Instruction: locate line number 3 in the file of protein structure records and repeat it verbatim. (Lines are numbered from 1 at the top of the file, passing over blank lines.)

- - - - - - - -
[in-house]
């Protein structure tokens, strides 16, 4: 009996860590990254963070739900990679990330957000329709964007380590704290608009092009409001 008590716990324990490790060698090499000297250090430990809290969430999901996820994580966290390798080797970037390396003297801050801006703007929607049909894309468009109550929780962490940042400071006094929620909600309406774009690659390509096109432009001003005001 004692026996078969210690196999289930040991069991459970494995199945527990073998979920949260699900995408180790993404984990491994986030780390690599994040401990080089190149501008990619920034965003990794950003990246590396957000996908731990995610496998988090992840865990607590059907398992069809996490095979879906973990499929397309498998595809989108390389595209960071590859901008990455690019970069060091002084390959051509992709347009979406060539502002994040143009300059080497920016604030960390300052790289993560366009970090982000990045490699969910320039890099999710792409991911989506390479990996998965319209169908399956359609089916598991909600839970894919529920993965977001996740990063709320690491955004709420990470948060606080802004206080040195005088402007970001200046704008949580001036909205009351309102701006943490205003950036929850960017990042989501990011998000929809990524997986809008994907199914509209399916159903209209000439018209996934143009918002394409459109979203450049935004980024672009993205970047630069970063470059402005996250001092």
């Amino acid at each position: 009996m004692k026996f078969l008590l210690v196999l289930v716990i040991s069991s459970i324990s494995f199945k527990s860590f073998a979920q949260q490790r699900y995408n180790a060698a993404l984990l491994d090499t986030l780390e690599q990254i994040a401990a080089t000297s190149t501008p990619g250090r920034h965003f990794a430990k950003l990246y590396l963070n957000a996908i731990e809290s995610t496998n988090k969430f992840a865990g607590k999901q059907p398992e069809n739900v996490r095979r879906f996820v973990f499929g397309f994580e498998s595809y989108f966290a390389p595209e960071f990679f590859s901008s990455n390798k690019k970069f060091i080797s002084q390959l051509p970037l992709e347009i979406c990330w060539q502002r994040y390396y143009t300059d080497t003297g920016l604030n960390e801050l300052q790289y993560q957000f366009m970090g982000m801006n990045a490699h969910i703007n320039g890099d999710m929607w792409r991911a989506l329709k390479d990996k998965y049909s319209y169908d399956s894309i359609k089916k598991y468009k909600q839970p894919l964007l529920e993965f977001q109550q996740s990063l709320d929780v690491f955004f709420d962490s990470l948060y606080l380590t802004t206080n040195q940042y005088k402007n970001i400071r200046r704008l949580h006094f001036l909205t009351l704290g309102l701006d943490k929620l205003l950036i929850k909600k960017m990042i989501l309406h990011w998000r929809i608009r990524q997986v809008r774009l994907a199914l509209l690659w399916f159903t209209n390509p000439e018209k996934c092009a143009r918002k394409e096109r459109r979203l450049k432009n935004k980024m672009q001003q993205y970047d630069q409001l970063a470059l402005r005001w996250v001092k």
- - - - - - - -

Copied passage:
């Amino acid at each position: 009996m004692k026996f078969l008590l210690v196999l289930v716990i040991s069991s459970i324990s494995f199945k527990s860590f073998a979920q949260q490790r699900y995408n180790a060698a993404l984990l491994d090499t986030l780390e690599q990254i994040a401990a080089t000297s190149t501008p990619g250090r920034h965003f990794a430990k950003l990246y590396l963070n957000a996908i731990e809290s995610t496998n988090k969430f992840a865990g607590k999901q059907p398992e069809n739900v996490r095979r879906f996820v973990f499929g397309f994580e498998s595809y989108f966290a390389p595209e960071f990679f590859s901008s990455n390798k690019k970069f060091i080797s002084q390959l051509p970037l992709e347009i979406c990330w060539q502002r994040y390396y143009t300059d080497t003297g920016l604030n960390e801050l300052q790289y993560q957000f366009m970090g982000m801006n990045a490699h969910i703007n320039g890099d999710m929607w792409r991911a989506l329709k390479d990996k998965y049909s319209y169908d399956s894309i359609k089916k598991y468009k909600q839970p894919l964007l529920e993965f977001q109550q996740s990063l709320d929780v690491f955004f709420d962490s990470l948060y606080l380590t802004t206080n040195q940042y005088k402007n970001i400071r200046r704008l949580h006094f001036l909205t009351l704290g309102l701006d943490k929620l205003l950036i929850k909600k960017m990042i989501l309406h990011w998000r929809i608009r990524q997986v809008r774009l994907a199914l509209l690659w399916f159903t209209n390509p000439e018209k996934c092009a143009r918002k394409e096109r459109r979203l450049k432009n935004k980024m672009q001003q993205y970047d630069q409001l970063a470059l402005r005001w996250v001092k």